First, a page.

Using genome-wide measurements for computational prediction of SH2-peptide interactions.

Wunderlich Z, Mirny LA - Nucleic Acids Res. (2009)

Performance of the basic model on unseen domains and peptides. In order to assess the expected performance of the energy model on peptides or domains not used in the construction process, we perform LOGO cross-validation. To do this, we exclude all the pairs including a particular domain or peptide from the training set used to create the potential and then used the derived potential to predict the interaction energies of the excluded pairs. In (A), we plot the ROC AUC scores for excluded peptides and in (B) we plot the scores for excluded domains. In both cases, the average ROC AUC is very high, 0.84, indicating that the energy function transfers well to new domains and peptides.
© Copyright Policy - creative-commons
Related In: Results  -  Collection

License
Show All Figures
getmorefigures.php?uid=PMC2724268&req=5

Figure 3: Performance of the basic model on unseen domains and peptides. In order to assess the expected performance of the energy model on peptides or domains not used in the construction process, we perform LOGO cross-validation. To do this, we exclude all the pairs including a particular domain or peptide from the training set used to create the potential and then used the derived potential to predict the interaction energies of the excluded pairs. In (A), we plot the ROC AUC scores for excluded peptides and in (B) we plot the scores for excluded domains. In both cases, the average ROC AUC is very high, 0.84, indicating that the energy function transfers well to new domains and peptides.
Mentions: Using the optimal interaction map, we carry out LOGO cross-validation to see how the method will fare on unseen domains and peptides. The results are shown in Figure 3, and are quite impressive, with mean ROC AUC values of 0.84 for both unseen domains and peptides. For a number of domains and peptides, the ROC AUC is 1, indicating that the method perfectly separates bound and unbound domain–peptide pairs. (See Supplementary Table S1 for a list of domains and peptides with their ROC AUCs.) Interestingly, the performance of the model on an unseen domain seems to be uncorrelated to the sequence identity of the test domain to its nearest sequence neighbor in the training set when using the whole domain sequence or just the sequences at the contact positions, r = 0.19 and 0.30, respectively (Supplementary Figure S2).Figure 3.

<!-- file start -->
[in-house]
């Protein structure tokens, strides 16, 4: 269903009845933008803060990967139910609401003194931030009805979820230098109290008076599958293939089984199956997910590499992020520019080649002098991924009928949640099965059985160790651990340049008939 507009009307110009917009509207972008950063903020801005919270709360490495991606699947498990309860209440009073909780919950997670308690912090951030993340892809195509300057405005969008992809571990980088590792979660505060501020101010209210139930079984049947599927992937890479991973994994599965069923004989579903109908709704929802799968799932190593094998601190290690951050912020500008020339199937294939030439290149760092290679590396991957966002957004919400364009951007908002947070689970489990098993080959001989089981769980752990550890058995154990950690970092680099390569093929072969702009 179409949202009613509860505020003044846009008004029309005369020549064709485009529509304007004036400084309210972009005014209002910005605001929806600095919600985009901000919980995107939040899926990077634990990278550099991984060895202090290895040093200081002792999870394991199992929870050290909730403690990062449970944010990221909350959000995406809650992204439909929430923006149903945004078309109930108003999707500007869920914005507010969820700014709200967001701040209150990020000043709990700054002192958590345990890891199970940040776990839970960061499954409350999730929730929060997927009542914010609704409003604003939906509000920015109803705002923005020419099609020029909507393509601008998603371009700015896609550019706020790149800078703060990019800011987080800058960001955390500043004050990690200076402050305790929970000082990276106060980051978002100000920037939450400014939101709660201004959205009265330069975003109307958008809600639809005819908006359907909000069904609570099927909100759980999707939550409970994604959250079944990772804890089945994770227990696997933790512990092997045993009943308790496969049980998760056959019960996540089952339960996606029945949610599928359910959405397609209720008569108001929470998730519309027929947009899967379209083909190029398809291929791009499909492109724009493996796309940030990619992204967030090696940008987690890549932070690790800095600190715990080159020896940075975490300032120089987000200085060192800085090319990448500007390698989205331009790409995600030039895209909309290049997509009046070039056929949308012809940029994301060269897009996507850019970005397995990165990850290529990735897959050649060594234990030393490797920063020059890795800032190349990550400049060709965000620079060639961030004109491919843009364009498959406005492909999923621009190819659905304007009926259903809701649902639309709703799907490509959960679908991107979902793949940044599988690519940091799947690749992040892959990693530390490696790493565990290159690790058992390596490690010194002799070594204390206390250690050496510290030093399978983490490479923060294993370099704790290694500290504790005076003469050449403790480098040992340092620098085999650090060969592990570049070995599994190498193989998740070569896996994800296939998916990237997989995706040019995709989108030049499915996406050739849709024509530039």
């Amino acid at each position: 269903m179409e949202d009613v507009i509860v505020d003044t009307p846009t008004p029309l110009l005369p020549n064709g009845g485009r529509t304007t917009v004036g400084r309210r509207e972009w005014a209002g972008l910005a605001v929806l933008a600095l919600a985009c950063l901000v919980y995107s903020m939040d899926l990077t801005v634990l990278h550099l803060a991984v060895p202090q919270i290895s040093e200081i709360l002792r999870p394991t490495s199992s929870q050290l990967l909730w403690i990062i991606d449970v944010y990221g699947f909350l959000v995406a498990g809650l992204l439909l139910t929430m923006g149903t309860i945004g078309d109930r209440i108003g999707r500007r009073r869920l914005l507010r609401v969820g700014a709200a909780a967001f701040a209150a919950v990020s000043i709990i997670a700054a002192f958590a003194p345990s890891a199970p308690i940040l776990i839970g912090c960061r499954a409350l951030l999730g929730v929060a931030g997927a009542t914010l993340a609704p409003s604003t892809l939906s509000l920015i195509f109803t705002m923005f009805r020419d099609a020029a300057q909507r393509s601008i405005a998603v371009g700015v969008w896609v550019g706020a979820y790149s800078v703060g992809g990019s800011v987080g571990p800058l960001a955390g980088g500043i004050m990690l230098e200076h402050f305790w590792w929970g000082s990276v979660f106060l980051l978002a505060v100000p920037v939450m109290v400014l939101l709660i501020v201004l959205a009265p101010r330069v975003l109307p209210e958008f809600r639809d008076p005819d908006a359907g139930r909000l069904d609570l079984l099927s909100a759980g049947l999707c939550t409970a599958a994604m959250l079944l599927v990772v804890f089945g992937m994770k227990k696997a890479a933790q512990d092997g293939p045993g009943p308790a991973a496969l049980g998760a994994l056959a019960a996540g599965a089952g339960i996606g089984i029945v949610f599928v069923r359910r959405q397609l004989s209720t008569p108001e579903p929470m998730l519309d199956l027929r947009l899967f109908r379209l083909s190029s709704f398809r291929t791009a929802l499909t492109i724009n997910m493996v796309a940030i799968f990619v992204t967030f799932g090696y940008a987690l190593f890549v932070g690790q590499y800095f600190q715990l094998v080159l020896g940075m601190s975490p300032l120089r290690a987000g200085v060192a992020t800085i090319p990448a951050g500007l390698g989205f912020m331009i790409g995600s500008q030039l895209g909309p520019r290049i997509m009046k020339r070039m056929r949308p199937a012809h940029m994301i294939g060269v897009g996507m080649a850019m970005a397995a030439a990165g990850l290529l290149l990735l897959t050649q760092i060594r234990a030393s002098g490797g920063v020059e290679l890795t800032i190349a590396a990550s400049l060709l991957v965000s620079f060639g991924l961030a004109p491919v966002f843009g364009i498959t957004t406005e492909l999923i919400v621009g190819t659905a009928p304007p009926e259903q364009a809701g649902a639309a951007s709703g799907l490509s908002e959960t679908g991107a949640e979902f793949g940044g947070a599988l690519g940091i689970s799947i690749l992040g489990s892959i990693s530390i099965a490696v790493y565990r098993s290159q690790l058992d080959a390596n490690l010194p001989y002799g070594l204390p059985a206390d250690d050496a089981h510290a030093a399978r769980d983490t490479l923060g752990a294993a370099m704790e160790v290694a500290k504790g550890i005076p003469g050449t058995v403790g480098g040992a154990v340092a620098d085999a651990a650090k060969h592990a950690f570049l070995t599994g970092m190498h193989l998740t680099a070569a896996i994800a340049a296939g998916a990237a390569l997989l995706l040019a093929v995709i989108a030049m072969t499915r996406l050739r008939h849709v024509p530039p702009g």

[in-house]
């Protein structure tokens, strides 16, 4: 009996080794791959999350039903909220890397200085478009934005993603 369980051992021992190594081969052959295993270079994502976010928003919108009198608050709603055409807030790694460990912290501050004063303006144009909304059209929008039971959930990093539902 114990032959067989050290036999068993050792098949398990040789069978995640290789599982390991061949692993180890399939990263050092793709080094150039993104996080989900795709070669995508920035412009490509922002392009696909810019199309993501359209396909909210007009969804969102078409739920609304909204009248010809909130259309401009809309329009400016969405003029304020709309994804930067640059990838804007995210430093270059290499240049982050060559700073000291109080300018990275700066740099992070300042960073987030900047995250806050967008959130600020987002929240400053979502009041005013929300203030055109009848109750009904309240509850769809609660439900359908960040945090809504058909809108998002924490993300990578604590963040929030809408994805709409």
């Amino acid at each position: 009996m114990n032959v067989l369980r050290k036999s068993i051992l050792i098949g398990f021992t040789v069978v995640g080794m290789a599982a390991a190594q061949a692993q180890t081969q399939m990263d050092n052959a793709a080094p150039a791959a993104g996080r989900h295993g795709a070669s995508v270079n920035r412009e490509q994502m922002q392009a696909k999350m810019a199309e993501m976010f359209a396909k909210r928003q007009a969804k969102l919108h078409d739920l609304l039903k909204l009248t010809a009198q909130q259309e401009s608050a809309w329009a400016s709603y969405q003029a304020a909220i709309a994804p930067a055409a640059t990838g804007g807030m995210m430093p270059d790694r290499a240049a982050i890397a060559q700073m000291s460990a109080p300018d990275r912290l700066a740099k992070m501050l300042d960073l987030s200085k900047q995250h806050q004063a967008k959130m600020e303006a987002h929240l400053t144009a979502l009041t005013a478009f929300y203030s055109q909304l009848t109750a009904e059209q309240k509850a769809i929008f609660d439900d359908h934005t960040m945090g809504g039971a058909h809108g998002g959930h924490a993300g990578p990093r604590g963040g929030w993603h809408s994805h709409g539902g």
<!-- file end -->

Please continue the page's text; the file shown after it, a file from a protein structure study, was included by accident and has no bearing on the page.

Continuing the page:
Bottom Line: We use this model to successfully predict which SH2 domains and peptides interact and uncover the positions in each that are important for specificity.The energy model is general enough that it can be applied to other members of the SH2 family or to new peptides, and the cross-validation results suggest that these energy calculations will be useful for predicting binding interactions.It can also be adapted to study other PRM families, predict optimal peptides for a given SH2 domain, or study other biological interactions, e.g. protein-DNA interactions.

View Article: PubMed Central - PubMed

Affiliation: Biophysics Program, Harvard University, Cambridge, MA 02138, USA.

ABSTRACT
Peptide-recognition modules (PRMs) are used throughout biology to mediate protein-protein interactions, and many PRMs are members of large protein domain families. Recent genome-wide measurements describe networks of peptide-PRM interactions. In these networks, very similar PRMs recognize distinct sets of peptides, raising the question of how peptide-recognition specificity is achieved using similar protein domains. The analysis of individual protein complex structures often gives answers that are not easily applicable to other members of the same PRM family. Bioinformatics-based approaches, one the other hand, may be difficult to interpret physically. Here we integrate structural information with a large, quantitative data set of SH2 domain-peptide interactions to study the physical origin of domain-peptide specificity. We develop an energy model, inspired by protein folding, based on interactions between the amino-acid positions in the domain and peptide. We use this model to successfully predict which SH2 domains and peptides interact and uncover the positions in each that are important for specificity. The energy model is general enough that it can be applied to other members of the SH2 family or to new peptides, and the cross-validation results suggest that these energy calculations will be useful for predicting binding interactions. It can also be adapted to study other PRM families, predict optimal peptides for a given SH2 domain, or study other biological interactions, e.g. protein-DNA interactions.

Show MeSH